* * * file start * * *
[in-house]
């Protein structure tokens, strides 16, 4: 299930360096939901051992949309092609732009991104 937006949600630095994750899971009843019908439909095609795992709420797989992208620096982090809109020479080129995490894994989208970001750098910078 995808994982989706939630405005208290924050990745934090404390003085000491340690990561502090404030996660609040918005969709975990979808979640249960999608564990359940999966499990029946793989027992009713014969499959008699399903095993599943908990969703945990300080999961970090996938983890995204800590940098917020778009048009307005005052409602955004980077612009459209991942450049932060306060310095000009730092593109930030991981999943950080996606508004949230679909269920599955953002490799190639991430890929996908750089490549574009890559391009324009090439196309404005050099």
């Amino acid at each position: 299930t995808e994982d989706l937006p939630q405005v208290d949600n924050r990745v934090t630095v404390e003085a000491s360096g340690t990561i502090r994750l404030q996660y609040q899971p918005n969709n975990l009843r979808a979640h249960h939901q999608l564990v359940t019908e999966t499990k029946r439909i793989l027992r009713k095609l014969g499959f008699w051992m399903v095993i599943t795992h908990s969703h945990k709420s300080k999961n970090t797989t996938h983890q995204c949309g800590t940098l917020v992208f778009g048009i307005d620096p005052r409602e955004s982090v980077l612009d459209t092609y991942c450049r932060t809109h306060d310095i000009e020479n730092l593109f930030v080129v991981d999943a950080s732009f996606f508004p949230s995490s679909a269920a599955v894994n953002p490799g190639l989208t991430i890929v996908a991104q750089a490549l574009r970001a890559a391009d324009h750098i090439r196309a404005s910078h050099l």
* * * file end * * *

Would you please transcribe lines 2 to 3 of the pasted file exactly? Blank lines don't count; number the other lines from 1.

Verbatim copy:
């Protein structure tokens, strides 16, 4: 299930360096939901051992949309092609732009991104 937006949600630095994750899971009843019908439909095609795992709420797989992208620096982090809109020479080129995490894994989208970001750098910078 995808994982989706939630405005208290924050990745934090404390003085000491340690990561502090404030996660609040918005969709975990979808979640249960999608564990359940999966499990029946793989027992009713014969499959008699399903095993599943908990969703945990300080999961970090996938983890995204800590940098917020778009048009307005005052409602955004980077612009459209991942450049932060306060310095000009730092593109930030991981999943950080996606508004949230679909269920599955953002490799190639991430890929996908750089490549574009890559391009324009090439196309404005050099």
């Amino acid at each position: 299930t995808e994982d989706l937006p939630q405005v208290d949600n924050r990745v934090t630095v404390e003085a000491s360096g340690t990561i502090r994750l404030q996660y609040q899971p918005n969709n975990l009843r979808a979640h249960h939901q999608l564990v359940t019908e999966t499990k029946r439909i793989l027992r009713k095609l014969g499959f008699w051992m399903v095993i599943t795992h908990s969703h945990k709420s300080k999961n970090t797989t996938h983890q995204c949309g800590t940098l917020v992208f778009g048009i307005d620096p005052r409602e955004s982090v980077l612009d459209t092609y991942c450049r932060t809109h306060d310095i000009e020479n730092l593109f930030v080129v991981d999943a950080s732009f996606f508004p949230s995490s679909a269920a599955v894994n953002p490799g190639l989208t991430i890929v996908a991104q750089a490549l574009r970001a890559a391009d324009h750098i090439r196309a404005s910078h050099l």